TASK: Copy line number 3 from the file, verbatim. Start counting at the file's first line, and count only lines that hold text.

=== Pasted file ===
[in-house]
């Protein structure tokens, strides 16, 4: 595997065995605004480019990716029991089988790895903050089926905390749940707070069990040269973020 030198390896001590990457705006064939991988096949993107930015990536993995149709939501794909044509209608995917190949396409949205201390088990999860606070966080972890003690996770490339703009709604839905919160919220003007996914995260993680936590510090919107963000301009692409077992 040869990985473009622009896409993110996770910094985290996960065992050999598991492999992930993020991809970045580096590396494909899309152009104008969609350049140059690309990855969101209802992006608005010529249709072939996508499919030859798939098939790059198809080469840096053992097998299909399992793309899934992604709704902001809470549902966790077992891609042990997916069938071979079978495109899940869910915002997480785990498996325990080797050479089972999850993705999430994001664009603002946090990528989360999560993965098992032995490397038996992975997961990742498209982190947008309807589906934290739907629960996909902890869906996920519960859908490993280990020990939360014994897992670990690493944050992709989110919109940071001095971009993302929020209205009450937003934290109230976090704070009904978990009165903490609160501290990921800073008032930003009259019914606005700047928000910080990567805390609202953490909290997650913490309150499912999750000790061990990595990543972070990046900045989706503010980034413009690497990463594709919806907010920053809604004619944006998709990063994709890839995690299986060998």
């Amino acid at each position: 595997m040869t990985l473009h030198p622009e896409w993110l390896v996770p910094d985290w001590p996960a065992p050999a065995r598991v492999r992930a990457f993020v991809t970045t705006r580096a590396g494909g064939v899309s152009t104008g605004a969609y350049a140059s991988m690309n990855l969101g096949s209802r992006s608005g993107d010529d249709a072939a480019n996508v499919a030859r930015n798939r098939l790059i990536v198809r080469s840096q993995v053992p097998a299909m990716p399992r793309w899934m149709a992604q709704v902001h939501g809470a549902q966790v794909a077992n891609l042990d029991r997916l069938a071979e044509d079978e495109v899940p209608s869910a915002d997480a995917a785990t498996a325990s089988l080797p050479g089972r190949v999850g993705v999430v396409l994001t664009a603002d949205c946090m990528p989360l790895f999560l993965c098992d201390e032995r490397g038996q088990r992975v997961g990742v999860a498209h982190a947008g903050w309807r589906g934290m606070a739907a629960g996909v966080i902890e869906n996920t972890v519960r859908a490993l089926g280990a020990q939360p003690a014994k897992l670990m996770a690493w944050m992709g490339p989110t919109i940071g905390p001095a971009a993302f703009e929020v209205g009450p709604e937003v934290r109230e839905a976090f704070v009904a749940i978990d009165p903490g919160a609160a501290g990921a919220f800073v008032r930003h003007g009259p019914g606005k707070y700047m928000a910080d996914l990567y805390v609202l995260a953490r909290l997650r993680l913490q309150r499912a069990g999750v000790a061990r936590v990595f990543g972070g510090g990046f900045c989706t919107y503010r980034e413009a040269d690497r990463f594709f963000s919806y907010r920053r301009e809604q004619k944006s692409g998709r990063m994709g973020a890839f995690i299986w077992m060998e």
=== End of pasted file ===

């Amino acid at each position: 595997m040869t990985l473009h030198p622009e896409w993110l390896v996770p910094d985290w001590p996960a065992p050999a065995r598991v492999r992930a990457f993020v991809t970045t705006r580096a590396g494909g064939v899309s152009t104008g605004a969609y350049a140059s991988m690309n990855l969101g096949s209802r992006s608005g993107d010529d249709a072939a480019n996508v499919a030859r930015n798939r098939l790059i990536v198809r080469s840096q993995v053992p097998a299909m990716p399992r793309w899934m149709a992604q709704v902001h939501g809470a549902q966790v794909a077992n891609l042990d029991r997916l069938a071979e044509d079978e495109v899940p209608s869910a915002d997480a995917a785990t498996a325990s089988l080797p050479g089972r190949v999850g993705v999430v396409l994001t664009a603002d949205c946090m990528p989360l790895f999560l993965c098992d201390e032995r490397g038996q088990r992975v997961g990742v999860a498209h982190a947008g903050w309807r589906g934290m606070a739907a629960g996909v966080i902890e869906n996920t972890v519960r859908a490993l089926g280990a020990q939360p003690a014994k897992l670990m996770a690493w944050m992709g490339p989110t919109i940071g905390p001095a971009a993302f703009e929020v209205g009450p709604e937003v934290r109230e839905a976090f704070v009904a749940i978990d009165p903490g919160a609160a501290g990921a919220f800073v008032r930003h003007g009259p019914g606005k707070y700047m928000a910080d996914l990567y805390v609202l995260a953490r909290l997650r993680l913490q309150r499912a069990g999750v000790a061990r936590v990595f990543g972070g510090g990046f900045c989706t919107y503010r980034e413009a040269d690497r990463f594709f963000s919806y907010r920053r301009e809604q004619k944006s692409g998709r990063m994709g973020a890839f995690i299986w077992m060998e």